February 14th, 2011
I spoke at a panel last month at the annual meeting of the American Historical Association devoted to the question of electronic dissertations and intellectual property rights entitled “When Universities Put Dissertations on the Internet: New Practice; New Problem?” My co-panelists included Edward Fox, professor of computer science at Virginia Tech and director of the Networked Digital Library of Theses and Dissertations and Susan Ferber, history editor at Oxford University Press, with moderation by Sarah Maza, professor of history at Northwestern University. I have to believe that this was the only AHA panel ever with two computer scientists on it.
The panel was precipitated by a particular complaint about online distribution by then PhD candidate Ulrich Groetsch against his alma mater, Rutgers. Dr. Groetsch was initially supposed to be on the panel as well, but unfortunately was not able to attend. Dr. Maza read a statement that he had prepared outlining his concerns.
By way of background, Dr. Groetsch was basically concerned that the online availability of his dissertation from Rutgers’ open-access repository RUcore would affect his later ability to publish a book based on the dissertation. The details of the case, when embargoes were granted or expired, whether proper notifications were sent or received, and so forth, are disputed, and in any case not particularly relevant, as the particular case is of interest because it raises more general issues of under what conditions and on what basis dissertation distribution should be controlled.
On the assumption that someone or other might be interested, I’ve paraphrased my comments on the issue here. Much of my thinking is based on nascent efforts I’ve been making at Harvard to provide for open online distribution of theses and dissertations at Harvard, which is an ongoing effort. Here’s what I said: Read the rest of this entry »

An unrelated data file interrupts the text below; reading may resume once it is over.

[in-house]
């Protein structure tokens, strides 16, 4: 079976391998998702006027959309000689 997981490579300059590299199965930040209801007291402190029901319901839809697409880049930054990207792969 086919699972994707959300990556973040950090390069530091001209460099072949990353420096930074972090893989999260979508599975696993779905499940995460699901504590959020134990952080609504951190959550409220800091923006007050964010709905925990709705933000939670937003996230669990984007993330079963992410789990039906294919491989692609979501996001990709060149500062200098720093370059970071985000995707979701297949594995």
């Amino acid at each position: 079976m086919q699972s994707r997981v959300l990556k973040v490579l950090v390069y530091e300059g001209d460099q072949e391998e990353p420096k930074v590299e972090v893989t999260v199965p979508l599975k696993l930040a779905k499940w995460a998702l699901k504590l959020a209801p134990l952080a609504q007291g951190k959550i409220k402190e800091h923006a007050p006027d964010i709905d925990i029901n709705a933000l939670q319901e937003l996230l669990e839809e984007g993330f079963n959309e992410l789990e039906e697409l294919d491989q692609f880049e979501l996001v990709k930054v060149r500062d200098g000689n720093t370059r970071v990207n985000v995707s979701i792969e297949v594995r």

February 1st, 2011
Phil Davis’s recent post over at The Scholarly Kitchen on whether open access might save the academic world some money misses the point of the COPE initiative and Harvard’s open-access fund (HOPE). Davis speculates that for the case of one set of journals that happened to be mentioned in my colleague Bob Darnton‘s recent NYRB piece, HOPE would cost the university more than its current subscriptions, echoing a more general claim he has made in previous work that OA article processing charges (APCs) will cost many universities more than they now pay in subscription fees. In particular, with regard to Tetrahedron‘s $39,082 price tag, he says “Of the nearly 6,000 articles in the Tetrahedron bundle, Harvard researchers authored 22 of them in 2010. Given that COPE will pay $3,000 for each article out of this fund, paying for open access would cost Harvard $66K in 2010, $27K more than its subscription price.”
Harvard’s HOPE fund, like all COPE-responsive funds, is intended to cover Harvard’s fair share of OA article processing fees. Harvard is dedicated to doing its part to underwrite OA fees — but not others’ parts. For that reason, it does not cover articles based on grant-funded research; the granting agency should cover that. (The same is true of the open-access funds at many other COPE-signatory institutions.)